David Barker was born in London on 29 June 1938 and educated at Oundle School, Northamptonshire, where he spent much of his time looking for beetles and analysing them in the lab. He also embarked on a plant-collecting expedition to Iceland for the Natural History Museum before going on to study medicine at Guy’s Hospital in London (1959-62).
After starting at the University of Birmingham as a research fellow in social medicine (1963-66) and then lecturer in medicine (1966-69), Professor Barker won a grant from the Medical Research Council to work as a lecturer in preventive medicine at Makerere University in Uganda (1969-72), until Idi Amin’s vicious presidency led to an exodus of all Westerners from the country.
He then moved to the University of Southampton, where he spent the rest of his career, initially as both a senior lecturer in clinical epidemiology and a consultant physician at the Royal South Hants Hospital (1972-79).
In 1979, Professor Barker helped to establish what is now the Lifecourse Epidemiology Unit – where he served as director from 1984 to 2003 – and was promoted to professor of clinical epidemiology. It was here that he pioneered research into the developmental origins of health and disease.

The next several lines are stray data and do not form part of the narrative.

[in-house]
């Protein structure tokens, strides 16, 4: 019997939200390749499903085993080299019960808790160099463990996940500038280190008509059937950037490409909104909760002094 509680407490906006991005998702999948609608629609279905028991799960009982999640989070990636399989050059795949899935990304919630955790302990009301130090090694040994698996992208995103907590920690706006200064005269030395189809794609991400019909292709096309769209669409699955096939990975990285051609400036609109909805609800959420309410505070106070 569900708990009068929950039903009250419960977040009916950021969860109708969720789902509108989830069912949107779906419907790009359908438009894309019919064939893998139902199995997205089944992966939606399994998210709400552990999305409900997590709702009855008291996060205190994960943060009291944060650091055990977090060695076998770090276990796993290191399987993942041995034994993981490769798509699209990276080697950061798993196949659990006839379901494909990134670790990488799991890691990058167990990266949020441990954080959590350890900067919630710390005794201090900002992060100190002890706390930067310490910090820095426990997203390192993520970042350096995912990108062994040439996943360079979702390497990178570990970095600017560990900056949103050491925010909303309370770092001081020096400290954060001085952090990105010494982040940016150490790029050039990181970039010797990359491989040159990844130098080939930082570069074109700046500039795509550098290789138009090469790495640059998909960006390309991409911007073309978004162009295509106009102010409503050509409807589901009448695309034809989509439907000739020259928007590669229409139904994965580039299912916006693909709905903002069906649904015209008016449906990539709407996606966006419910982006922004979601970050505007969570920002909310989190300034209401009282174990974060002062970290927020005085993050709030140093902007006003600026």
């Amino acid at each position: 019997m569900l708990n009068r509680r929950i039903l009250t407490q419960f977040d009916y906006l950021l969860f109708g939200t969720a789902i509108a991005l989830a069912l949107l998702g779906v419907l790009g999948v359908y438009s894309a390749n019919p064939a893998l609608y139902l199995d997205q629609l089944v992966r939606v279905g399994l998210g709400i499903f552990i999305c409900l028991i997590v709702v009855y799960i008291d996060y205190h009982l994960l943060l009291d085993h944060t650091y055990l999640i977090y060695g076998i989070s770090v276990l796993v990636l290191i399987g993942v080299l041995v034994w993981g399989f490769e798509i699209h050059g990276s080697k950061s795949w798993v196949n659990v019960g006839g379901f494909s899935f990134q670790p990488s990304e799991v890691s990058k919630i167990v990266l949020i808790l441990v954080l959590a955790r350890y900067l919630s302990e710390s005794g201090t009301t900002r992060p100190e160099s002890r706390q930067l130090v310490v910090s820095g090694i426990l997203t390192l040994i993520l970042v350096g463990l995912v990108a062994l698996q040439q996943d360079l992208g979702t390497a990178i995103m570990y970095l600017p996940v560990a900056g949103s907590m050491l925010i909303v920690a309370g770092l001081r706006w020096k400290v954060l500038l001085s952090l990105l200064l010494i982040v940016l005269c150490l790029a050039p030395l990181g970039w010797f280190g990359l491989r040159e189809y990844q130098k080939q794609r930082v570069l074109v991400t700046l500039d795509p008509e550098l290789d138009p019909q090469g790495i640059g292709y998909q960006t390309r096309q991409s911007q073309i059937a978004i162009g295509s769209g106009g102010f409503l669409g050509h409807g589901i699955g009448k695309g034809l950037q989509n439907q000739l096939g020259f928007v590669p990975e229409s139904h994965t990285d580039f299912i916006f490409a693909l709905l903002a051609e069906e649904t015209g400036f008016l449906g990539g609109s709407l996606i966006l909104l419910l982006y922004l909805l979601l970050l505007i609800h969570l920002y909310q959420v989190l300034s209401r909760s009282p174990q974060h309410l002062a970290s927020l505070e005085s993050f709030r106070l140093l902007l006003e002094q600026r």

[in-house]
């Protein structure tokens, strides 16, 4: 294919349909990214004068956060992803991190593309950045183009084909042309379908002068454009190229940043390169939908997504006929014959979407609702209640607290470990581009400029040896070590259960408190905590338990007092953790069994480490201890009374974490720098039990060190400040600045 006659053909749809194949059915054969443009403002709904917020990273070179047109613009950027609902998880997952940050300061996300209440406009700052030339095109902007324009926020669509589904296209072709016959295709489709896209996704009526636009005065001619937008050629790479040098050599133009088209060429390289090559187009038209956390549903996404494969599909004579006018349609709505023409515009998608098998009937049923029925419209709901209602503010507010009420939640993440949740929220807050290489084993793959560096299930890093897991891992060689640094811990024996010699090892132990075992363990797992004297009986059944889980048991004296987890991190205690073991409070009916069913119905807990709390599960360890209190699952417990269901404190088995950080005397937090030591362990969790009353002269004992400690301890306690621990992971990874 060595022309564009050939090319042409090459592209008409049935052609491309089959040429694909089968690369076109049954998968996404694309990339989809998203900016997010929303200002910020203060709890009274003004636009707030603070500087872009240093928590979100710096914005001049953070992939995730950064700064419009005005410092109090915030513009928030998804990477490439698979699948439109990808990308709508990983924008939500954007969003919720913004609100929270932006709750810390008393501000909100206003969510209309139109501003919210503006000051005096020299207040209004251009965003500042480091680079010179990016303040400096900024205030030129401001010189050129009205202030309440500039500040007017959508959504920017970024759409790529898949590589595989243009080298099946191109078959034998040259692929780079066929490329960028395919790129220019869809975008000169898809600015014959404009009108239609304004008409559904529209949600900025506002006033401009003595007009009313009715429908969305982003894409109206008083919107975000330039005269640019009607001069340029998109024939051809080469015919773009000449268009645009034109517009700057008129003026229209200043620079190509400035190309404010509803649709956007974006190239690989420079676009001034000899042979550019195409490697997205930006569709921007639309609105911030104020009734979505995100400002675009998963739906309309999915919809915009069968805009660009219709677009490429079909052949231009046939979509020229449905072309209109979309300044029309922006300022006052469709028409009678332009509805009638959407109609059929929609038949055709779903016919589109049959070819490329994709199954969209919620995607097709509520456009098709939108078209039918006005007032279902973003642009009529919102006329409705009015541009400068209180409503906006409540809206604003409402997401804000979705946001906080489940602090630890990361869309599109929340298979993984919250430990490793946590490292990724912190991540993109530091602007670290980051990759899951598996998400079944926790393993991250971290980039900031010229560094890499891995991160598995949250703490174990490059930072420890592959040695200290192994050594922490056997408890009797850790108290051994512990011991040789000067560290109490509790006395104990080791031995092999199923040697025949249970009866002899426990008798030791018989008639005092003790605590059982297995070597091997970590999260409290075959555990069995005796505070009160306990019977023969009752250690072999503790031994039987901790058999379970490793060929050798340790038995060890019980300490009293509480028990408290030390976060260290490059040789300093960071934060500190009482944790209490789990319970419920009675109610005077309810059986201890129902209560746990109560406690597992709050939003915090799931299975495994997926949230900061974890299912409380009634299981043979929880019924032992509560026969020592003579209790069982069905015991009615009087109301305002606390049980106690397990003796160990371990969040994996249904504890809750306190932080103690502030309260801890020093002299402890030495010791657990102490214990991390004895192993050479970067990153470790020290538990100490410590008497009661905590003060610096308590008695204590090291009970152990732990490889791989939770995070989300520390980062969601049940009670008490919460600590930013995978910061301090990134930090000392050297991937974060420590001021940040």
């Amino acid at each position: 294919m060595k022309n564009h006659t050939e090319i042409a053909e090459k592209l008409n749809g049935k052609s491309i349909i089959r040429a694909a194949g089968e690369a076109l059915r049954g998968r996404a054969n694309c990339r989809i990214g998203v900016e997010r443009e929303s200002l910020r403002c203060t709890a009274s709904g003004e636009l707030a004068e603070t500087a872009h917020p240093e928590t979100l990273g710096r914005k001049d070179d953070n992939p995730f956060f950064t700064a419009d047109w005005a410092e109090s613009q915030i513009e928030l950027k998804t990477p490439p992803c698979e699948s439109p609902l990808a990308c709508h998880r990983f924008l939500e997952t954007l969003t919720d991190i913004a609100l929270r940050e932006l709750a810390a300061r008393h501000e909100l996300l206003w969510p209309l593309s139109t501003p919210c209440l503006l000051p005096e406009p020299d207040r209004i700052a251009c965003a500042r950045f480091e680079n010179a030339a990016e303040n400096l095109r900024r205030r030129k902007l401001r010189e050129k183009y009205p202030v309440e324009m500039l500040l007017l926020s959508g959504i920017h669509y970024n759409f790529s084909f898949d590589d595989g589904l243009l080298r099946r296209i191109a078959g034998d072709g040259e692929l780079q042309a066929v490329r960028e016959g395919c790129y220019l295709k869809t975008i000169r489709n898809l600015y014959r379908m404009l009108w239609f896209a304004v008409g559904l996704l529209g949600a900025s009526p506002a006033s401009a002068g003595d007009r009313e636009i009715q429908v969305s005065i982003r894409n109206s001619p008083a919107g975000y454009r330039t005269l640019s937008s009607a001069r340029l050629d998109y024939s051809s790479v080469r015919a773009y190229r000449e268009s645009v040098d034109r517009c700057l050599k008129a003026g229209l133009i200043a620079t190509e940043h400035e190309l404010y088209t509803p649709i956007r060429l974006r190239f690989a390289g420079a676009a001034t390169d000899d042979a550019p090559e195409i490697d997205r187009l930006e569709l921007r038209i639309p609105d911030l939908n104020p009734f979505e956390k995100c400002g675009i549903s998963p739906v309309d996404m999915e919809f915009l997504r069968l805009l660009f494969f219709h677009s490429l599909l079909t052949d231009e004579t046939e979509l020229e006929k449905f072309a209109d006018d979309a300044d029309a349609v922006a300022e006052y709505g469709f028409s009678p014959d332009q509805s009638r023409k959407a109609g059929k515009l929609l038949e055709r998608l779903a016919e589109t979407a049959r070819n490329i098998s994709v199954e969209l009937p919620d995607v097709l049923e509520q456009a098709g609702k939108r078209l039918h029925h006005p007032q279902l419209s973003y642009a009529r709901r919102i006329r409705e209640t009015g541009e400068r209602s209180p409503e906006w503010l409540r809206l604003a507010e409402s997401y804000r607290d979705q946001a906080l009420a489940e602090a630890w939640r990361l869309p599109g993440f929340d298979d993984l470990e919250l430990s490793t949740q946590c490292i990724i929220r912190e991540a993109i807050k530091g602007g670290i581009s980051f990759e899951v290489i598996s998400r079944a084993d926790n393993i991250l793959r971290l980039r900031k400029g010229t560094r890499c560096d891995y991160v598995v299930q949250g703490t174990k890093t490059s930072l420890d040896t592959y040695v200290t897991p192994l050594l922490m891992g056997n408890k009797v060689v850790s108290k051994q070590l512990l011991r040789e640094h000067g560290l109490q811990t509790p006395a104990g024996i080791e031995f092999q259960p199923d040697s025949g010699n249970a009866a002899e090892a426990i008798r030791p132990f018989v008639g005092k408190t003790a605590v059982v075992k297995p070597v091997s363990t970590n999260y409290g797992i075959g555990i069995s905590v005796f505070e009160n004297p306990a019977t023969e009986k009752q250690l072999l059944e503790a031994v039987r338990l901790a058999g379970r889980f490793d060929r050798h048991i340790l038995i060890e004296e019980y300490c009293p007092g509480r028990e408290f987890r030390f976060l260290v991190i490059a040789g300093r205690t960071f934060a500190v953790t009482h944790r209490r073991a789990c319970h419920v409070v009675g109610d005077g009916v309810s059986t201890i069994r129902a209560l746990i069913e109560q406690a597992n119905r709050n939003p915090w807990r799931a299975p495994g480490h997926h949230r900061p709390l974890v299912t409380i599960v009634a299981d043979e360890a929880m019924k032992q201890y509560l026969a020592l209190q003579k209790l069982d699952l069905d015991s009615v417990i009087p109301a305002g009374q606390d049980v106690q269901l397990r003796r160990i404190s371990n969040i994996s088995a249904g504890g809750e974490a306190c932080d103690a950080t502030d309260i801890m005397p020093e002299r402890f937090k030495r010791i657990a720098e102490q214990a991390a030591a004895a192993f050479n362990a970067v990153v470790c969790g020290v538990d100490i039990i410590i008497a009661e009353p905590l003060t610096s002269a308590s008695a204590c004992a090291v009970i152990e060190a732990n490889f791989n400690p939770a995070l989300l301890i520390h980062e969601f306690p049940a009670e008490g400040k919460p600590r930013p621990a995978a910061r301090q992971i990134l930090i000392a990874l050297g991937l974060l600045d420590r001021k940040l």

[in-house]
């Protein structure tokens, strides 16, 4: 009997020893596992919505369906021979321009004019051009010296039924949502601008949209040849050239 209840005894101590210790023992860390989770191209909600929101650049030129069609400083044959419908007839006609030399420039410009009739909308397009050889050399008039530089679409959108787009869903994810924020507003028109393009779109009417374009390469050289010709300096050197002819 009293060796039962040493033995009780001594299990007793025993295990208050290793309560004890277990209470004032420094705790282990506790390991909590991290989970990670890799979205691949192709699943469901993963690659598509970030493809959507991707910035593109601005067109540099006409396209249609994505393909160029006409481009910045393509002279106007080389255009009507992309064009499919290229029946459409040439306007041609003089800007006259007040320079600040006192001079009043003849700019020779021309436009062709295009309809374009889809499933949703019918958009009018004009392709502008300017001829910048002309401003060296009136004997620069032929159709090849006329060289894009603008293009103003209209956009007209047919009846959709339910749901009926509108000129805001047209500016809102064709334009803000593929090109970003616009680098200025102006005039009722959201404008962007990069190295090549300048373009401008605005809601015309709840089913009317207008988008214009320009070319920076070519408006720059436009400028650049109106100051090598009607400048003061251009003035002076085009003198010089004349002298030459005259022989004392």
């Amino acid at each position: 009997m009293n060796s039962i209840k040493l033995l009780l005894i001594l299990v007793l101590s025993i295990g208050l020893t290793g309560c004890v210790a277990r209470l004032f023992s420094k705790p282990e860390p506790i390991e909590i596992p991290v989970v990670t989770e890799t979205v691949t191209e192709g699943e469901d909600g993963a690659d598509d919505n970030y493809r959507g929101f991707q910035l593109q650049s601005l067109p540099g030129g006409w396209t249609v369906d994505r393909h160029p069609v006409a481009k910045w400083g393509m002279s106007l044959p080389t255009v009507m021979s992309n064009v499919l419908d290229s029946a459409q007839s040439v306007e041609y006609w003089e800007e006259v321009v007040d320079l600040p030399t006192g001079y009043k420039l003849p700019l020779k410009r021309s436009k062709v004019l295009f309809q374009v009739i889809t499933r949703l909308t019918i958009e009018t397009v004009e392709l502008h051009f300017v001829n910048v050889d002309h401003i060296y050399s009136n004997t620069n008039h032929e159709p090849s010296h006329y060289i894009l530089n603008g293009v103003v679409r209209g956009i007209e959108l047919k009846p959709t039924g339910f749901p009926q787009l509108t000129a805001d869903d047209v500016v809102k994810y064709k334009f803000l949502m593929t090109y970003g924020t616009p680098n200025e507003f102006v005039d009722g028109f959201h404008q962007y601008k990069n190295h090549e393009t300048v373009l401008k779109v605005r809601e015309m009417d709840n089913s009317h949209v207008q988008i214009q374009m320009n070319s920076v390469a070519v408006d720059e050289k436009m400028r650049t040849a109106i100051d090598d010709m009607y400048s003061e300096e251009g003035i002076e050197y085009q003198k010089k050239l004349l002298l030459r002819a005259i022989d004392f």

Working with medical colleagues across the world, as well as with a historian who scrutinised old Hertfordshire birth records, he was able to demonstrate close correlations between areas with high levels of infant mortality and the number of people with chronic adult diseases.
Although Professor Barker retired as director of the unit in 2003, he continued to work with it while spearheading a Southampton initiative designed to address the practical implications of his research for the nutrition and health of infants and pregnant women. He also presented his core arguments to a more general audience in a 2011 BBC Horizon documentary, The Nine Months That Made You.
Caroline Fall, professor of international paediatric epidemiology at Southampton, said “it was an inspiration to work with David”. Although his central insight was initially “treated with disbelief”, he “pursued it with tenacity and ingenuity, which showed us what epidemiology could do, and the glory of discovery. He teamed up with other scientific disciplines, which meant we had to learn new languages but strengthened our evidence…Few people are privileged to get so much from their research.”
Professor Barker died suddenly on August and is survived by his wife Jan, five children from an earlier marriage, three stepchildren and 13 grandchildren.